Samuel Bell McKee 2

Samuel Bell McKee, Sr. (1822 – March 2, 1887) was a California Supreme Court justice.

Born in Belfast, Ireland, McKee immigrated to the US after 1840, arriving in California in 1853. McKee had begun his law career in Mississippi, but really began to distinguish himself once in Oakland. In 1856, McKee became County Judge, then in 1860 rose to the office of District Judge of the Third District, trying many of early Oakland’s most well-known cases over 3 consecutive 6-year terms. By 1869, he was one of a handful of appointed regents of the University of California. In 1880 he was elected to California’s Supreme Court, where he served through 1886, including filling in as Chief Justice on at least one occasion. 1

See McKee, Tashiera and Wahrhaftig, which included his son, Samuel Bell McKee, Jr.


McKee married Martha Alston Davis (McKee) of North Carolina, and they had 4 children: Annie Bell McKee (Mhoon), Robert McKee, Edward Davis McKee, and Samuel McKee.

Little Samuel died October 15, 1855, and Martha died 6 weeks later, November 26, 1855. Both were buried in the Webster Street Cemetery. Their remains were later moved to Mountain View Cemetery after the closing of the Webster Street Cemetery.

In 1859, a few years after Martha's death, McKee married Sarah Annie Davis (McKee), Martha's sister, and they had 6 children: Samuel Bell McKee, Jr., Mattie McKee, James Cain McKee, Sally McKee (Spens-Black), Helen "Nellie" McKee, and Amy Marguerite McKee (Lauel).


The McKee family lived at 1033 Adeline (1115 Adeline after renumbering). The house was on a large lot, extending all the way through to Magnolia St. By 1912, the surrounding property had been subdivided, sold, and built on.

1928 photo 41902 Sanborn excerpt

Death and Burial

McKee caught a cold while traveling from San Diego to Mexico City, then contracted cholera. He returned home and was confined to bed, and died a few days later. 5 McKee is buried in Mountain View Cemetery along with a number of family members, including Martha, Sarah, and many of the children.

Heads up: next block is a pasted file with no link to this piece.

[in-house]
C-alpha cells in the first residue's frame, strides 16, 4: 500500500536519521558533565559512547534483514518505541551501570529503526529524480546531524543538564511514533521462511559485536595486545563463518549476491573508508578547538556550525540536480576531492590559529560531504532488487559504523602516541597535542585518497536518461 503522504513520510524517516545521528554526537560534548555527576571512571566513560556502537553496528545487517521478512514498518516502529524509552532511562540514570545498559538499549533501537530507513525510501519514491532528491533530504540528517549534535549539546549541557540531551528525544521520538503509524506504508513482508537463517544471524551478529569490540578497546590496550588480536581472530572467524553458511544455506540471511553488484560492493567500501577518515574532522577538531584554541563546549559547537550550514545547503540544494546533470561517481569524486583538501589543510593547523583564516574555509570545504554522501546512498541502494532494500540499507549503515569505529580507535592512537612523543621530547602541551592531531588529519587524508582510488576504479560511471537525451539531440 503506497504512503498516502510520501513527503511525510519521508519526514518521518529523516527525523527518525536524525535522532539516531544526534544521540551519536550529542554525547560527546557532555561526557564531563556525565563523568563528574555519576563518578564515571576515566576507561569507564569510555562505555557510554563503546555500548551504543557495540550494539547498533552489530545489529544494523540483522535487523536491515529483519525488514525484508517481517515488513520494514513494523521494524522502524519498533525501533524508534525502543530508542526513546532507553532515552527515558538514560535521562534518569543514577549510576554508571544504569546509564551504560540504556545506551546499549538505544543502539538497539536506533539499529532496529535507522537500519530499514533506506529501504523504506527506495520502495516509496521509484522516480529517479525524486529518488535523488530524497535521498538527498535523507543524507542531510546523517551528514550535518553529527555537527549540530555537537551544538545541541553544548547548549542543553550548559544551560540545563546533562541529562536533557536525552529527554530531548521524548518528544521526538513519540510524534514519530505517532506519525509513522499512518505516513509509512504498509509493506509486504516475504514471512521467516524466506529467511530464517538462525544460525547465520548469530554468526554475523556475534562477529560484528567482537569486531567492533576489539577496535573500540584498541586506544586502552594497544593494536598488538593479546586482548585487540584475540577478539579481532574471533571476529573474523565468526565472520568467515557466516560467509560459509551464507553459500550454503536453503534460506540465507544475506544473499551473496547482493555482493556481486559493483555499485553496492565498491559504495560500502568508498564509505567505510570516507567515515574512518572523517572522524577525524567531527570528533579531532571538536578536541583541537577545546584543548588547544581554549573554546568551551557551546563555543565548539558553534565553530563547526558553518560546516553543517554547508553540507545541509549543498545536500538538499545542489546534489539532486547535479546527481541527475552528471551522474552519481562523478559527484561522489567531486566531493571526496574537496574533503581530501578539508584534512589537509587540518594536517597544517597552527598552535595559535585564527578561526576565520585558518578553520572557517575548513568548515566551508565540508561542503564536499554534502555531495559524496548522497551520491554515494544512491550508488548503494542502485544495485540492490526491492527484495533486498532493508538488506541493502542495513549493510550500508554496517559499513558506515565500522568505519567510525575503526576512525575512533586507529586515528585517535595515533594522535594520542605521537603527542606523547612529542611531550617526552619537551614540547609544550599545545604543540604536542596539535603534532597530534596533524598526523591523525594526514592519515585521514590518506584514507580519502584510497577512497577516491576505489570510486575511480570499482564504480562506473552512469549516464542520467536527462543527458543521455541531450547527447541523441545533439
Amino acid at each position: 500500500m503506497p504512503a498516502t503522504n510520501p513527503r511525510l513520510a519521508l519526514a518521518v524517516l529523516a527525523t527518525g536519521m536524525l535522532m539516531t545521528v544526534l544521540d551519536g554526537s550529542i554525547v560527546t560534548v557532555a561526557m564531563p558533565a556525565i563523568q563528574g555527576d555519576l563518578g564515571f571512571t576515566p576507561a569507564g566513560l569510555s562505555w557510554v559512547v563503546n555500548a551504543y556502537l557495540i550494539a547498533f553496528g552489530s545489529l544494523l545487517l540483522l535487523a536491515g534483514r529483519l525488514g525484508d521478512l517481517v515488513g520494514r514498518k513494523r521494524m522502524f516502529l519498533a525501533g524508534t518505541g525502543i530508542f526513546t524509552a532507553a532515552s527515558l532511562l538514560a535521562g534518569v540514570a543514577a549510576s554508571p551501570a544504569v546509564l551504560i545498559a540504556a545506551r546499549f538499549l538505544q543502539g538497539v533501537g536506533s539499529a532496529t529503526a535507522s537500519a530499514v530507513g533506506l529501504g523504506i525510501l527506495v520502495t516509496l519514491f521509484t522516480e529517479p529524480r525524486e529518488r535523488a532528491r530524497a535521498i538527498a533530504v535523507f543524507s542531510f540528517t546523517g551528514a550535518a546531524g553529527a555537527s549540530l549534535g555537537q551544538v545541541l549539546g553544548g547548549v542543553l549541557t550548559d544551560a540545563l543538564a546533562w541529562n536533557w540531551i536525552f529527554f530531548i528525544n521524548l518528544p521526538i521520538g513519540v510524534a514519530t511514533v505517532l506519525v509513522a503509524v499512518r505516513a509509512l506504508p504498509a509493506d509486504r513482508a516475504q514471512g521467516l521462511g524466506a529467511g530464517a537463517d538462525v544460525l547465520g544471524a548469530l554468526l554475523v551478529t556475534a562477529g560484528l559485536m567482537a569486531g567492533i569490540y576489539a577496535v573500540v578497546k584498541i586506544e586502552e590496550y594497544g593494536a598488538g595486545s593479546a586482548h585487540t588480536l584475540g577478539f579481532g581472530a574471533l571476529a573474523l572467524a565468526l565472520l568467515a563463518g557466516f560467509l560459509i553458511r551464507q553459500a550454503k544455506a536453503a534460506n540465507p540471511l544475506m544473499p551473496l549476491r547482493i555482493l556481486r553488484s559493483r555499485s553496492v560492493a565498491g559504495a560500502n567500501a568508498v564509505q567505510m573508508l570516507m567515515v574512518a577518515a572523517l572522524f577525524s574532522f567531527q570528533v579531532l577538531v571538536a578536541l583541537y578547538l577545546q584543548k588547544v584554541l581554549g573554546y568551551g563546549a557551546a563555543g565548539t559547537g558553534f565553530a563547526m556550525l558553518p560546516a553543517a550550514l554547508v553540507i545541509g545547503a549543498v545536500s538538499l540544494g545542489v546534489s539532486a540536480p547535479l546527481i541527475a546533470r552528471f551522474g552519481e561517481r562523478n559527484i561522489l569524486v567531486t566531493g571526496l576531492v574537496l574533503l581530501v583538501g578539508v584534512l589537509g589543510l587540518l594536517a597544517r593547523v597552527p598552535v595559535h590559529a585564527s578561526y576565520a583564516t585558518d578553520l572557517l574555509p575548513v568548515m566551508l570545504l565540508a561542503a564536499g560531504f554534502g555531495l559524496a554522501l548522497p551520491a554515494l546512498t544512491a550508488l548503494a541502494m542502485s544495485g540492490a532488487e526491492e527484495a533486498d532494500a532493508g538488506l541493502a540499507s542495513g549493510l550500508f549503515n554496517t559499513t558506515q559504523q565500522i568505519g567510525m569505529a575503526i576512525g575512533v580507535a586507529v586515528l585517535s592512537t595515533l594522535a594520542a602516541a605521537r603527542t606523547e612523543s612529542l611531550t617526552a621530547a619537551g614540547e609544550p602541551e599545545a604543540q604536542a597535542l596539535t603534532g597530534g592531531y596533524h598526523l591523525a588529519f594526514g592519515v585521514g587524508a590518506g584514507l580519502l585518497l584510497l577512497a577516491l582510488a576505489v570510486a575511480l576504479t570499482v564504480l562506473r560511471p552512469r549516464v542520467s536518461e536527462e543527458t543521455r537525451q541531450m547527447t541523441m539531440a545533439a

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Links and References

  1. Samuel Bell McKee, ex-Chief Justice of Supreme Court of CA
  2. Samuel Bell McKee California Supreme Court Historical Society
  3. A Dead Jurist Oakland Tribune March 3, 1887
  4. BANC PIC 1996.003:Volume 27:42a--fALB I0051720a.tif Bancroft Library, UC Berkeley Library

  5. Death of Ex-Justice Samuel Bell McKee Yesterday San Francisco Examiner March 4, 1887

[Question: was Robert Linington McKee of Oakland, who was the Class Secretary at the University of California, Class of 1870, related to Judge McKee?] Robert Linington McKee (1849–?) was the eldest son of Samuel Bell McKee and Martha Davis.

This may be off-topic (for now) but – it’s said that Miss Horton’s school’s first location (on Adeline) was either right next to, or just across from, Judge McKee’s (and the way it was mentioned, the Judge’s place was clearly understood to be a landmark). - Mike

Mike, Is the Judge’s house still standing?

Gulp … at the time, I was focused on my topic (Horton). However, it seems to me I might’ve read in an old Tribune “Knave” column something about SBM’s house being razed in the 1920s. However, I just checked my (offline) files and found this (emphasis is mine):

  • The 1885-12-30 Daily Alta Cal (8/2) says ”On the 22d of September, 1884, Miss Horton started a private school in a small building on Adeline street, near Judge McKee’s.” while
  • the 1929-06-05 Oakland Trib (1/2) claims ”The Horton school was founded in Oakland in 1884 in the residence of Judge McKee on Adeline Street.”

Make of that what you will … (I’d probably tend to favor the 1885 source). Anyhow, I then went online in Google Earth to scope out the house in question (1027 Adeline) and there are a lot of seriously old-looking, potential candidate houses on both sides of the street there. So my final answer (for now) would have to be: inconclusive, pending more research!

Research update 2013-08-12: I no longer recall where I read about 1027 Adeline being the Horton School location, but I found a tidbit that Judge McKee’s house was on the south (opposite) side of the street. On that side today are two well-pre-’06-earthquake houses (Italianate or Stick) so it’s possible … we may need to call in Betty Marvin!

he was a live oak lodge grand master from 10-22-1854 to 1857